Despite occasional case reports, metastases from basal cell carcinomas (BCCs) are exceedingly rare; the morbidity and mortality they cause is generally the result of direct extension of the cancer into adjacent structures.1-5 If a BCC is left untreated or inadequately treated, this characteristic indolent growth pattern permits it to erode large areas of tissue before causing death. Thus, in the not-too-distant past, it was not uncommon for a BCC to destroy the whole side of the face, leaving the inside of the mouth visible through what had formerly been the cheek. Such lesions were called "rodent ulcers," because they looked as if a rat had gnawed a hole. Nonetheless, both the public and the medical profession had little awareness of the dangers of such lesions; therefore, they often went unrecognized or untreated for long periods of time and were usually presented for treatment at advanced stages.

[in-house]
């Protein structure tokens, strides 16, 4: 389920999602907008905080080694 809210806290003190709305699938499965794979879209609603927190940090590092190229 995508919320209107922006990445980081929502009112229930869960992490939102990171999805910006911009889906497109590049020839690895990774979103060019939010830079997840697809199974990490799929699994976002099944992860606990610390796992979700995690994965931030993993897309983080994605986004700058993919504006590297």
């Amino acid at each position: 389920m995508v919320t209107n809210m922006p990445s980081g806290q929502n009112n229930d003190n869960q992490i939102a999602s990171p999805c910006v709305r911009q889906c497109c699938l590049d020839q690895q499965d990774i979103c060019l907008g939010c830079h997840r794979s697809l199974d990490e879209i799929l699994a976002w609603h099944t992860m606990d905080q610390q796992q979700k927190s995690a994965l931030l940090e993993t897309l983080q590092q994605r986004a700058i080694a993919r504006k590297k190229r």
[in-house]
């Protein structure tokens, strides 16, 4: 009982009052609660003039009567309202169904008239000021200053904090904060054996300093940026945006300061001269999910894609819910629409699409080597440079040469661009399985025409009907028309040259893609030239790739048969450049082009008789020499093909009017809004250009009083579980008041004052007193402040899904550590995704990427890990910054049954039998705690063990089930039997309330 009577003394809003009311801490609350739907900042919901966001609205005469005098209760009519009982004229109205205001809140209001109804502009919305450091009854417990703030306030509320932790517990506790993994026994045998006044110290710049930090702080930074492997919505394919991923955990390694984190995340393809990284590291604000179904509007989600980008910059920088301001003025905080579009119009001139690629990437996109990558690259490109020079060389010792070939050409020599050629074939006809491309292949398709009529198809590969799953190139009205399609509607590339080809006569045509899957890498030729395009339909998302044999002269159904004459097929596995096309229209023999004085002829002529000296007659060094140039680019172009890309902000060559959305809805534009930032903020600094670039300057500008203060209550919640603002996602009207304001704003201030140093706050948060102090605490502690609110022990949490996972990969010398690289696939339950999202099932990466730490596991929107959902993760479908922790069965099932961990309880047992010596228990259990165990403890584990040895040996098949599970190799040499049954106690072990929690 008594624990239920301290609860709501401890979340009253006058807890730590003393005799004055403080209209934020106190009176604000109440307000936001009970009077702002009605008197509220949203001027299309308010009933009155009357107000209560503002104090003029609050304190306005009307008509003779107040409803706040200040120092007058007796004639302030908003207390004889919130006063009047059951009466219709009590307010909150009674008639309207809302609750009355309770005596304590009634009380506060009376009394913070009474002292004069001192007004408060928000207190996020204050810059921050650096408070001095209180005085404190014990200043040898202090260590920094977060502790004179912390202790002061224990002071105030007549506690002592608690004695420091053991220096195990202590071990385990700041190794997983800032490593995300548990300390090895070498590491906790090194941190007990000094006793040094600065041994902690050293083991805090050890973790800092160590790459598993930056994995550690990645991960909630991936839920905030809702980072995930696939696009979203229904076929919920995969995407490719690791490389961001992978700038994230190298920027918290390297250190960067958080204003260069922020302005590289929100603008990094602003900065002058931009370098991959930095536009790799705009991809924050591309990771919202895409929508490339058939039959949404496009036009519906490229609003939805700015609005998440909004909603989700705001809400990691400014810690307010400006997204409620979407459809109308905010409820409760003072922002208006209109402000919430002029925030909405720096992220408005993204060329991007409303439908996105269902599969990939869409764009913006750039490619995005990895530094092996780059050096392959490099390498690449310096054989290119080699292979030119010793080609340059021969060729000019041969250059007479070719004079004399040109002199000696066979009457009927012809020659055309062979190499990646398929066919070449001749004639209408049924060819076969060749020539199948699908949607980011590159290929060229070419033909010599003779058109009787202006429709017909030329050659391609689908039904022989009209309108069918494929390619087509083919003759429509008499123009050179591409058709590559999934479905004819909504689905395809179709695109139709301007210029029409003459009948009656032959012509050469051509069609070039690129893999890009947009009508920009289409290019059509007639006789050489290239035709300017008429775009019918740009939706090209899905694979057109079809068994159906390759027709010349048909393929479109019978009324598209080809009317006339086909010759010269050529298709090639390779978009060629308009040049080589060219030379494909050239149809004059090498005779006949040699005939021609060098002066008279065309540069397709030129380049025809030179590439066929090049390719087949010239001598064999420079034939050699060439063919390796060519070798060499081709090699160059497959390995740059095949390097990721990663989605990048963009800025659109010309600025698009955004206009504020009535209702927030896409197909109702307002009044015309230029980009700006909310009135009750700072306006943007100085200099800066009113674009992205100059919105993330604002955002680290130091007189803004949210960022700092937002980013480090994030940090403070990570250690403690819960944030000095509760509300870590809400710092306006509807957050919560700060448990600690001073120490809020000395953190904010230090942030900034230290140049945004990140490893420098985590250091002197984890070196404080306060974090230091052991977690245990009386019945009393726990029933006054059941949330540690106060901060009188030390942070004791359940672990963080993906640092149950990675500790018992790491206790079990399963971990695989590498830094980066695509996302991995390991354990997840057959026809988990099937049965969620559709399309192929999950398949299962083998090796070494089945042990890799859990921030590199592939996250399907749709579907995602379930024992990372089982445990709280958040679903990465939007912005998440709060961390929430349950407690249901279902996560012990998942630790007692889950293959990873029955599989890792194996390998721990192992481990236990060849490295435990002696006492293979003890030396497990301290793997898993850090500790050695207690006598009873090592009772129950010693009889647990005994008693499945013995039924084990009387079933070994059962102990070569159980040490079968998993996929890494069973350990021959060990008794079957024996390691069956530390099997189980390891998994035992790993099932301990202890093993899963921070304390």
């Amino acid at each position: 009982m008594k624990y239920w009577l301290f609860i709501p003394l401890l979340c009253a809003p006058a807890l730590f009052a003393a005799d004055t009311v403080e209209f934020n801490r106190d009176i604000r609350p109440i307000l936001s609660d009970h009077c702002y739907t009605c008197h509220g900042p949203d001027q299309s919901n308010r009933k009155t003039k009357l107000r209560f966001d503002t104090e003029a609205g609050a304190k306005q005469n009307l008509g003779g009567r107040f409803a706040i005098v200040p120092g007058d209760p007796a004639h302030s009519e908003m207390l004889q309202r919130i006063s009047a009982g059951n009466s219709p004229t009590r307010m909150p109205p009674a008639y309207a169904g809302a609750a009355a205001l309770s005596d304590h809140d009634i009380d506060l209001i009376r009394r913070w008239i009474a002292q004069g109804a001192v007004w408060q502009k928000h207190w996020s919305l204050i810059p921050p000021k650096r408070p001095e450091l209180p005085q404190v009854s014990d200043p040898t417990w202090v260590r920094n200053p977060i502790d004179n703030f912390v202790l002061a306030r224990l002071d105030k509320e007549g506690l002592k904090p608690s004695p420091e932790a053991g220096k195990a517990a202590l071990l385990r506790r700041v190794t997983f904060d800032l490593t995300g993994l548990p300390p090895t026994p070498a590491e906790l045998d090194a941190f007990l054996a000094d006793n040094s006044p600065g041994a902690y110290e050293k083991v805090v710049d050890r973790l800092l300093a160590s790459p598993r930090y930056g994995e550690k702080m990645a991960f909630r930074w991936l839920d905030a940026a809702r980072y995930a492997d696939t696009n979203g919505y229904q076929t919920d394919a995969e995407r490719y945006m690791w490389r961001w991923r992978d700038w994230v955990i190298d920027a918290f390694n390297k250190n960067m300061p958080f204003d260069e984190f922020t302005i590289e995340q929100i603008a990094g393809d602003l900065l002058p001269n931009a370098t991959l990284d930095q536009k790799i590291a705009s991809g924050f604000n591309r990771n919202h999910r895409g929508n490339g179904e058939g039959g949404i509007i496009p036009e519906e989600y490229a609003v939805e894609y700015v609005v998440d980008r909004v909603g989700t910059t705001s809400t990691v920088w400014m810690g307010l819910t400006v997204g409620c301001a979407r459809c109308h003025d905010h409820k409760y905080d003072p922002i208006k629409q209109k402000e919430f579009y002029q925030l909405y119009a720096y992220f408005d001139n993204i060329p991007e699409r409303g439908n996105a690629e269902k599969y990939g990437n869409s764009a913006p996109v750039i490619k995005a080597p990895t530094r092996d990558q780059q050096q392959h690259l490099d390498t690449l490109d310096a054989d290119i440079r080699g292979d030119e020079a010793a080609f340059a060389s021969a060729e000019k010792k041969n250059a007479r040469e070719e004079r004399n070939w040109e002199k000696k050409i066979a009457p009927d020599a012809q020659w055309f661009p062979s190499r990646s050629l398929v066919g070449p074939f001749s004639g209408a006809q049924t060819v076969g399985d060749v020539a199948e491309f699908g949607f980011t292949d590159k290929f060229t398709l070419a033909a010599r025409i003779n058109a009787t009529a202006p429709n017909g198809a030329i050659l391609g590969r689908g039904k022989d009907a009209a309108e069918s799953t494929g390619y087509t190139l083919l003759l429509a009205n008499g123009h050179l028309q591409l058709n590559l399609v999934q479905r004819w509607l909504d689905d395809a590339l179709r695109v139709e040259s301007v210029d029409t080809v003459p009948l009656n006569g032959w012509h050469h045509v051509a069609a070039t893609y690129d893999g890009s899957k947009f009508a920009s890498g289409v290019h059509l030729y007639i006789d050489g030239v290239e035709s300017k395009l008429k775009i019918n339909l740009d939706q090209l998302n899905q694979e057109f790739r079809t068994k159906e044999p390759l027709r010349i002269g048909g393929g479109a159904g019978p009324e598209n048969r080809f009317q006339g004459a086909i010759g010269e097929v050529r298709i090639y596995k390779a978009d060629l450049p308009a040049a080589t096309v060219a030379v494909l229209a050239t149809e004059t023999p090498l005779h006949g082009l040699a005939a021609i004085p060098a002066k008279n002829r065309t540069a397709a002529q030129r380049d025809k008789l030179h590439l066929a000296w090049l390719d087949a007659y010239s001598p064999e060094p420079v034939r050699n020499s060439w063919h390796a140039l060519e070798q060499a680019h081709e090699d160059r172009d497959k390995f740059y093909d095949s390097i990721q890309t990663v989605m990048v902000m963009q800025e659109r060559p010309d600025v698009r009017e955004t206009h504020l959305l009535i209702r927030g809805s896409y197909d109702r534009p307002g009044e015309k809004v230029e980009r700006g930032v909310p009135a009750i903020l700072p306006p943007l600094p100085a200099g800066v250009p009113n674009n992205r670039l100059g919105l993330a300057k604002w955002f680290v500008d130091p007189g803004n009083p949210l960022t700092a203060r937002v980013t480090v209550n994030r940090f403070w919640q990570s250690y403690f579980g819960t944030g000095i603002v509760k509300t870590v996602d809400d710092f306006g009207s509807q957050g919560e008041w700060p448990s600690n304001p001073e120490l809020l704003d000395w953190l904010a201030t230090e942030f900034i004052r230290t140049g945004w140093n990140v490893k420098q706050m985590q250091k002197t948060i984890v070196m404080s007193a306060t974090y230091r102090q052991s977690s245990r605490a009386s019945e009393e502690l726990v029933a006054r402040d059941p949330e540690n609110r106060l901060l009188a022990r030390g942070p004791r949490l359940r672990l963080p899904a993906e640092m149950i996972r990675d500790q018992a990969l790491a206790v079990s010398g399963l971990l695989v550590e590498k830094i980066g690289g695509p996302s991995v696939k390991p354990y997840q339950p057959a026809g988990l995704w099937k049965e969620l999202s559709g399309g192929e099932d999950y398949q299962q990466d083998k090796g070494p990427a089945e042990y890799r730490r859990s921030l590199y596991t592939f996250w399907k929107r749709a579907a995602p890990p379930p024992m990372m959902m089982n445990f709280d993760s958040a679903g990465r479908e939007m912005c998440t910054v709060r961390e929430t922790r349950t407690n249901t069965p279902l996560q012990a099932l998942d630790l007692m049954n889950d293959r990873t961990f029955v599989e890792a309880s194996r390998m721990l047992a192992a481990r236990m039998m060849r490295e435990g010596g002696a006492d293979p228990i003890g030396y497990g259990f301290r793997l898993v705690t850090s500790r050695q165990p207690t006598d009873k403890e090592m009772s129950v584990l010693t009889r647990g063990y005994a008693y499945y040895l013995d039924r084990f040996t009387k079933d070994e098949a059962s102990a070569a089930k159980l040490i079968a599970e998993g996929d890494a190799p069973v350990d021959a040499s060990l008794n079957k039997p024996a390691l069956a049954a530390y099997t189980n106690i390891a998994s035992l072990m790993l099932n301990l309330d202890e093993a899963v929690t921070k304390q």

June K. Robinson. What Are Adequate Treatment and Follow-up Care for Nonmelanoma Cutaneous Cancer?. Arch Dermatol. 1987;123(3):331–333. doi:10.1001/archderm.1987.01660270069016